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Review: Incarnations by Chris Deal

By Gabino Iglesias

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If Chris Deal isn't one of your favorite short story writers, he should be. The man has a knack for stuffing a lot into stories that often occupy just one or two pages. Incarnations, a collection of his stories released by Broken River Books, is packed with noir and, what's even more impressive, the kind of powerful and hauntingly poetic writing most literary fiction unsuccessfully aims to be.

Coming in at just over 100 pages, Incarnations contains 26 stories that offer glimpses into the lives of folks who have been dealt horrible hands. There are killers, cheaters, dead bodies, and victims. While none of those seem like the most innovative characters out there, Deal has a way of making everything seem new and infinitely darker than you remember it. For example, the opening story, titled Things Hidden By Leaves, has a ton of crime, a very healthy dose of resigned pain, and an absolutely unshakable noir ambiance to it, and the author pulls it all off via a conversation between two characters in a diner.

For me, the best noir is not necessarily full of guns and tough guys. Instead, my favorite narratives are those that play with tropes, reinvent a theme, or bravely put out feelers that reach into other genres and pull the best elements they have to offer to enrich the story. In this collection, Deal does all of the above. There are detectives, criminals with hearts of gold, and crooks, but what makes Incarnations special is the amount of smart details and tips of the hat that careful readers are rewarded with. From Bukowski to the Aokigahara forest, Incarnations is full of treasures waiting to be discovered.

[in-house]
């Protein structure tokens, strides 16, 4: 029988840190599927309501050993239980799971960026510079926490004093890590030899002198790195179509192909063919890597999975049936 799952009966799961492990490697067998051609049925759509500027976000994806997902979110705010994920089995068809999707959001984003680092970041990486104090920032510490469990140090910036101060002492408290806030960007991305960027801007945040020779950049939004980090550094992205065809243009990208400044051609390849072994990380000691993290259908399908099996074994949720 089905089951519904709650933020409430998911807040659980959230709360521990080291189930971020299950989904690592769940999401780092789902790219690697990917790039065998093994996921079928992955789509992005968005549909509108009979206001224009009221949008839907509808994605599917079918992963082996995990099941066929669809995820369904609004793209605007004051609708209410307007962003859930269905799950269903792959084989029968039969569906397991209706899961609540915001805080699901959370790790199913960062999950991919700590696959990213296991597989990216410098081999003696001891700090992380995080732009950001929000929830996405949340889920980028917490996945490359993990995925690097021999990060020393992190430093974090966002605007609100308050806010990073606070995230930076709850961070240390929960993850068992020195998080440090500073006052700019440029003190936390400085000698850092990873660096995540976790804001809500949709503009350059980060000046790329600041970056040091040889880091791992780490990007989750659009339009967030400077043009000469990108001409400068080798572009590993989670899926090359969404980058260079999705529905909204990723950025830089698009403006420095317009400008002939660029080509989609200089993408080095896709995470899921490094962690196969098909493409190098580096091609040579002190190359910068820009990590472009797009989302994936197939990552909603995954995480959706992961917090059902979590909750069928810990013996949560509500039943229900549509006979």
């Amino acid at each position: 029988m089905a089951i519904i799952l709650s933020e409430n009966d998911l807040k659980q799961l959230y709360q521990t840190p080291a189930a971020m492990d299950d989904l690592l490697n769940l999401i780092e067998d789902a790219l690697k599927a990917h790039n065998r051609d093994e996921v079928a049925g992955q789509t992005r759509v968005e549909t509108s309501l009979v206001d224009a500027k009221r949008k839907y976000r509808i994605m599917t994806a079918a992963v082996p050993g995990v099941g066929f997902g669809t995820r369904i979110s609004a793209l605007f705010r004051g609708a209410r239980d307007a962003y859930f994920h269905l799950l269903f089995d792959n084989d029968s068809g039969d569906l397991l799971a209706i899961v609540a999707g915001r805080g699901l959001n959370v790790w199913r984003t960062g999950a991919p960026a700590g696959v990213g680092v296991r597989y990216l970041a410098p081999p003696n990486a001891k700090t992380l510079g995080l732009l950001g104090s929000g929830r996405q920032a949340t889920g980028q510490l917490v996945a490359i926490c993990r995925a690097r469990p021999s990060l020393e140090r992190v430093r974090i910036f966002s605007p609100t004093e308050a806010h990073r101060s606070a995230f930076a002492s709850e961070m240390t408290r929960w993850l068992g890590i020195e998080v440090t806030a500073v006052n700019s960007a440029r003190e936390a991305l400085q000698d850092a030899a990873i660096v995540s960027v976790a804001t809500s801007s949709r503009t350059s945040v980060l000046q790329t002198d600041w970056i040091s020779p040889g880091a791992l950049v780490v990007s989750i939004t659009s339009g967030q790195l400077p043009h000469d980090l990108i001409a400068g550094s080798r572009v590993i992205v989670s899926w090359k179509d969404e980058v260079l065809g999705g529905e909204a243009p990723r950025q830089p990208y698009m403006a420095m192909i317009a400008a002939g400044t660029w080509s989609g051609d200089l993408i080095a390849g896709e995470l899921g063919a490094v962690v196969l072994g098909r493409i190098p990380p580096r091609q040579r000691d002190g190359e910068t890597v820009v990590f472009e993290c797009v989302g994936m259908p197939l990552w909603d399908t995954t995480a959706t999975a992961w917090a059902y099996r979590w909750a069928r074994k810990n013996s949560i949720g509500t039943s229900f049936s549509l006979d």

Besides the plethora of elements Deal brings to the table, what ultimately pushes Incarnations into the must-read category, and probably the reason it become Broken River Books' first collection of shorts, is the fact that the author is ridiculously good. Yeah, it's that simple. Deal has a voice that effortlessly shifts between sharp dialogue, straight crime, poetry, and would easily be considered Southern Gothic horror. Even when his economy of language is at its most brutal, he somehow manages to deliver prose that's rich in detail and truly beautiful.

I know it sounds weird, but Deal is simultaneously gritty, smooth, and sharp. I guess you'll have to read Incarnations to fully understand what I'm talking about. And that's a good thing, because this collection is damn good and deserves to be read.